- Powered Device (PD): the device being powered.
- Endspan Power Sourcing Equipment (PSE), or PoE Switch: an Ethernet switch with built-in PoE capabilities, directly connected to a powered device
- Midspan PSE, or Midspan: a piece of equipment placed between a non-PoE switch and a powered device, which enables a network to be upgraded to PoE capability without requiring any changes to the existing switch infrastructure.
There are two primary reasons that IT managers deploy PoE. First, PoE offers an ideal way to implement centralized power backup. By delivering power to devices from a central location over CAT5e cables, PoE offers a very simple and straightforward way to back up devices such as IP phones that require 99.999 percent availability.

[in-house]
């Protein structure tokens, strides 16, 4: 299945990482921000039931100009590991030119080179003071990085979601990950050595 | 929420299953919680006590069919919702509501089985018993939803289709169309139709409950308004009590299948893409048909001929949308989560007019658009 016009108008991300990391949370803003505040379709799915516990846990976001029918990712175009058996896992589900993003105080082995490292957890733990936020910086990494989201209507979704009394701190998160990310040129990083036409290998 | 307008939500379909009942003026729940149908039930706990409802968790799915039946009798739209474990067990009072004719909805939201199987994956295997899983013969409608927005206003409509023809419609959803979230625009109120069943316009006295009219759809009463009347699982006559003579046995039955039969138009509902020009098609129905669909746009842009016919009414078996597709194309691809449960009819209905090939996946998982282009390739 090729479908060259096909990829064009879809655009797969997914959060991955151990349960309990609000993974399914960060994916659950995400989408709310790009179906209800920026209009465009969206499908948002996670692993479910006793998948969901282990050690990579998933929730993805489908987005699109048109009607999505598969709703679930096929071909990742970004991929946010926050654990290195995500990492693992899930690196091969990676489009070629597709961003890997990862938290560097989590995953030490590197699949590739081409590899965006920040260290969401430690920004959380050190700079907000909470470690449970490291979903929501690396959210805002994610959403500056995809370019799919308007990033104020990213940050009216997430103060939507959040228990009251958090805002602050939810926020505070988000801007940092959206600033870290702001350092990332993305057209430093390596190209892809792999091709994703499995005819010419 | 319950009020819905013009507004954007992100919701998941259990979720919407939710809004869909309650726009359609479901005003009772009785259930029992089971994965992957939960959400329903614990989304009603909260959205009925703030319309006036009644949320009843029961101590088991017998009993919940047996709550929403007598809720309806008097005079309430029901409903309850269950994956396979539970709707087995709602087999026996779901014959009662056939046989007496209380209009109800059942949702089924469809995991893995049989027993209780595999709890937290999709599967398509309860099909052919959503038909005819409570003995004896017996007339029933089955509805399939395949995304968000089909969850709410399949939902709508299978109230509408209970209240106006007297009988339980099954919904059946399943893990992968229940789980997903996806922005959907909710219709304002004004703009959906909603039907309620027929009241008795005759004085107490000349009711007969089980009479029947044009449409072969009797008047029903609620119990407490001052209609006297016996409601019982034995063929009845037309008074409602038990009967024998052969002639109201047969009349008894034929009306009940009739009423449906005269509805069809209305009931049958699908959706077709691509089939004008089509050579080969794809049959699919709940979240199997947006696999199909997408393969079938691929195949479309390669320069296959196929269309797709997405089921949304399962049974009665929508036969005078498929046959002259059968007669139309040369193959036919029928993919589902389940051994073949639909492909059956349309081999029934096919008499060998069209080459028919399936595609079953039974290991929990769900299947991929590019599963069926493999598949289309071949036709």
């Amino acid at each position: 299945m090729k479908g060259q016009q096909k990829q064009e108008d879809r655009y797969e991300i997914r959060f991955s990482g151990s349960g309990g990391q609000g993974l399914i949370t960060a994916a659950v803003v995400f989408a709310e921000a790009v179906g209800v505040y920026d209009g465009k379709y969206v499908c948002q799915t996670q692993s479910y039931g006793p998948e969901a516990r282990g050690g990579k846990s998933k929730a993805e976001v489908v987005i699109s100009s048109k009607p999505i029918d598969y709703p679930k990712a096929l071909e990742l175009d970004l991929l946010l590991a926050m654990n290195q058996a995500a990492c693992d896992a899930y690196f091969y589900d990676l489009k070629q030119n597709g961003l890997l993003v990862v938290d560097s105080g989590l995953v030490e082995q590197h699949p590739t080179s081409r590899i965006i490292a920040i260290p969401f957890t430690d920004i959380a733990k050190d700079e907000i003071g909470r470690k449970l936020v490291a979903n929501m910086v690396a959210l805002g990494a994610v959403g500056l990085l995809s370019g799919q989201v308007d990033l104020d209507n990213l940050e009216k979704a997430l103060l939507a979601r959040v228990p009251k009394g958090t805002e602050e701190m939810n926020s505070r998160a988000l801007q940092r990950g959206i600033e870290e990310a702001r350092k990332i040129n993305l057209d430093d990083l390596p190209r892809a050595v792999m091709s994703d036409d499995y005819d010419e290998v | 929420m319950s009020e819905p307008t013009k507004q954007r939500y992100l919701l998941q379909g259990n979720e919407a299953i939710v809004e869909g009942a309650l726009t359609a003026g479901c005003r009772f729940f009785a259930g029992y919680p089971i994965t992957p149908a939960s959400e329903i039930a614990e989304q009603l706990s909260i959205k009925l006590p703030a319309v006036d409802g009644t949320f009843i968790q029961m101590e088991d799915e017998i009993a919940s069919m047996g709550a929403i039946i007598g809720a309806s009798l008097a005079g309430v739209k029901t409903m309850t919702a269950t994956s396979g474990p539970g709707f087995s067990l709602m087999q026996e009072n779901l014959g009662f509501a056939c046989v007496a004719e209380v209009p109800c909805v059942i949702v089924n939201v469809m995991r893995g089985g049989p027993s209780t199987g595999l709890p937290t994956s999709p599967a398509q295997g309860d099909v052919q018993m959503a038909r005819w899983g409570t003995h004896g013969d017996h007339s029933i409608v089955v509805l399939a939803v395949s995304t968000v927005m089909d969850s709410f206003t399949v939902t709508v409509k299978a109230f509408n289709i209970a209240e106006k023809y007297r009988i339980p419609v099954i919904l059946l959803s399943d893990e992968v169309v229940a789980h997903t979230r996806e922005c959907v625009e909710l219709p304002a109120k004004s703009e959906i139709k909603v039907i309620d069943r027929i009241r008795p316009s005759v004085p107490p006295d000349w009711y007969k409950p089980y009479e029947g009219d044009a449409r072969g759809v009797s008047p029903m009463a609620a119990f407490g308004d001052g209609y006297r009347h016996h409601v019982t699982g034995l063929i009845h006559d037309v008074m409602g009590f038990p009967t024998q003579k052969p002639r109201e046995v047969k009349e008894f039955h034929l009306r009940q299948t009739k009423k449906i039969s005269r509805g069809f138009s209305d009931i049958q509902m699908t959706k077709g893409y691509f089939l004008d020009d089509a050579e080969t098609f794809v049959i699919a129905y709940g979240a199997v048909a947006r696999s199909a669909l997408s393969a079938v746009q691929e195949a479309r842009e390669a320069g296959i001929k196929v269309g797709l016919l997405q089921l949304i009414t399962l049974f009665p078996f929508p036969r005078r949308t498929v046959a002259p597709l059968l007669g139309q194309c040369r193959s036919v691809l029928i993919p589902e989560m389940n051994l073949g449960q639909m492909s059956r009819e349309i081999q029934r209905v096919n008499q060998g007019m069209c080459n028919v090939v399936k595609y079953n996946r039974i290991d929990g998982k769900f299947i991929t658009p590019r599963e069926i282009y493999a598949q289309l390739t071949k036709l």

All that is required is a single Uninterruptible Power Supply (UPS) in order to back up 24, 48, or hundreds of phones connected to a single switch room. Second, PoE simplifies the deployment of the electrical infrastructure because it is a Separated Extra Low Voltage (SELV) technology (<60V) and handles detection and classification at voltages below 30V.
This means PoE can be deployed without the need for a certified electrician, and in wet areas. It is ideal for deployments in locations in which AC outlets are not present, and/or are hard to reach or inconvenient to maintain, such as ceilings, attics and rooftops.